Intrahousehold Bargaining and the Demand for Consumer Durables in Brazil
AbstractIn Brazil, wives do most of the household work. About sixty percent of them also work outside the household, working a total of about 10 hours more per week than men. Because of this unequal distribution of household work, husbands and wives might have different priorities regarding the purchase of durable goods. Although both husbands and wives enjoy entertainment durable goods, wives might have a relative preference for household-production durable goods such as washing machines over entertainment durable goods such as televisions. Using a Brazilian household consumption survey, we examine whether decisions about ownership of entertainment and production durable goods are the outcomes of a bargaining process between husbands and wives. We use several variables to measure bargaining power, including the ratio of women to men in a state. The results indicate that decisions about durable goods ownership are the outcomes of bargaining processes between husbands and wives with wives having a relative preference for household-production durable goods over entertainment durable goods compared to their husbands. Bargaining might explain why ownership of household production durable goods is relatively low in Brazil, despite their potential to save women's time.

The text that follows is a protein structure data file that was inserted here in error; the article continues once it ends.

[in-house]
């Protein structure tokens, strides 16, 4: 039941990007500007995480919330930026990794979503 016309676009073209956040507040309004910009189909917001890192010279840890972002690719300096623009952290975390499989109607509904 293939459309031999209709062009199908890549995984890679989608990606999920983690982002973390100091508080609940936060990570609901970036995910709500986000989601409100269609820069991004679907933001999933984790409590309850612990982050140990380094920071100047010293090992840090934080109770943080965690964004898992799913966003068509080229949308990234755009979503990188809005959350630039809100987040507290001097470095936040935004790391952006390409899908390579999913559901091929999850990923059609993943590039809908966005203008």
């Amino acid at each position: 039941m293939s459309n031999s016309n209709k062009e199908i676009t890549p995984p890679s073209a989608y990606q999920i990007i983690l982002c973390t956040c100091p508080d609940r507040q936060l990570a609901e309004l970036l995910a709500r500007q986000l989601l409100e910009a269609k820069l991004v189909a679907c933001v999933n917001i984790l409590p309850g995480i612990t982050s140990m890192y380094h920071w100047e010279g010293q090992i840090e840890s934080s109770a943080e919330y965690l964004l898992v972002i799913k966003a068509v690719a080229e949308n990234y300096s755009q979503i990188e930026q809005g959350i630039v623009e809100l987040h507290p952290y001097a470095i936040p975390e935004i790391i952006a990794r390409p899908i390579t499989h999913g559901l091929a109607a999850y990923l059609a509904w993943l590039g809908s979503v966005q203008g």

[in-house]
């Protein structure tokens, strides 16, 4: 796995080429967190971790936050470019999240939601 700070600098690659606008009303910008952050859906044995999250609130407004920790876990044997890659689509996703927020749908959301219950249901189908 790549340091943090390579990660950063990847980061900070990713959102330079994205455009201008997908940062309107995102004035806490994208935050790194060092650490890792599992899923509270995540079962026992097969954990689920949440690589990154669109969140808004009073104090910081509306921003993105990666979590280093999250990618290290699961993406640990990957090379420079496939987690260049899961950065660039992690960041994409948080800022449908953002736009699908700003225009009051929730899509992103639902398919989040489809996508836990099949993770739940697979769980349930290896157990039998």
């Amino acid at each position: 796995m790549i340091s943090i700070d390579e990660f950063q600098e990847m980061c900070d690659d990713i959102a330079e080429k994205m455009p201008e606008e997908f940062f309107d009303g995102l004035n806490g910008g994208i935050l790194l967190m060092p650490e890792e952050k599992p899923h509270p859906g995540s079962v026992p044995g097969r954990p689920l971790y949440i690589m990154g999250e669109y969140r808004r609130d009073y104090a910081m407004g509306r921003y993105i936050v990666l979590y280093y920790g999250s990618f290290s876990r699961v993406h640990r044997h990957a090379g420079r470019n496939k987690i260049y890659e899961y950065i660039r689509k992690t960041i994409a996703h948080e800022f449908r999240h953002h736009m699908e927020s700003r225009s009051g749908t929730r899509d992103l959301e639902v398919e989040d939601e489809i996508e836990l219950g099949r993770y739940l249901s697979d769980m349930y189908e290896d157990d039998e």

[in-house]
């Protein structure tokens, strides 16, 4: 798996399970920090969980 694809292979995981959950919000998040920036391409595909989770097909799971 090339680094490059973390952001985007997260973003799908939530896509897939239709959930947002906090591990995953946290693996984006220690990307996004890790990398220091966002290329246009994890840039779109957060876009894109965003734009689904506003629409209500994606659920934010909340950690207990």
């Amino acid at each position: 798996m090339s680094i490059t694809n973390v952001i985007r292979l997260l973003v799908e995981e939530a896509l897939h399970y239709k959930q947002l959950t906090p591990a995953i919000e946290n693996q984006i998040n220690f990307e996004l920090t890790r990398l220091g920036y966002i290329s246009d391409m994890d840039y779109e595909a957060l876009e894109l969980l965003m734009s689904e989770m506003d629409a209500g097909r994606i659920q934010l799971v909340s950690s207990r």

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Bibliographic InfoPaper provided by Institute for the Study of Labor (IZA) in its series IZA Discussion Papers with number 7281.
Length: 51 pages
Date of creation: Mar 2013
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Find related papers by JEL classification:
- J16 - Labor and Demographic Economics - - Demographic Economics - - - Economics of Gender; Non-labor Discrimination
- J12 - Labor and Demographic Economics - - Demographic Economics - - - Marriage; Marital Dissolution; Family Structure
This paper has been announced in the following NEP Reports:
- NEP-ALL-2013-04-06 (All new papers)
- NEP-CWA-2013-04-06 (Central & Western Asia)
- NEP-DEM-2013-04-06 (Demographic Economics)
Please report citation or reference errors to , or , if you are the registered author of the cited work, log in to your RePEc Author Service profile, click on "citations" and make appropriate adjustments.:
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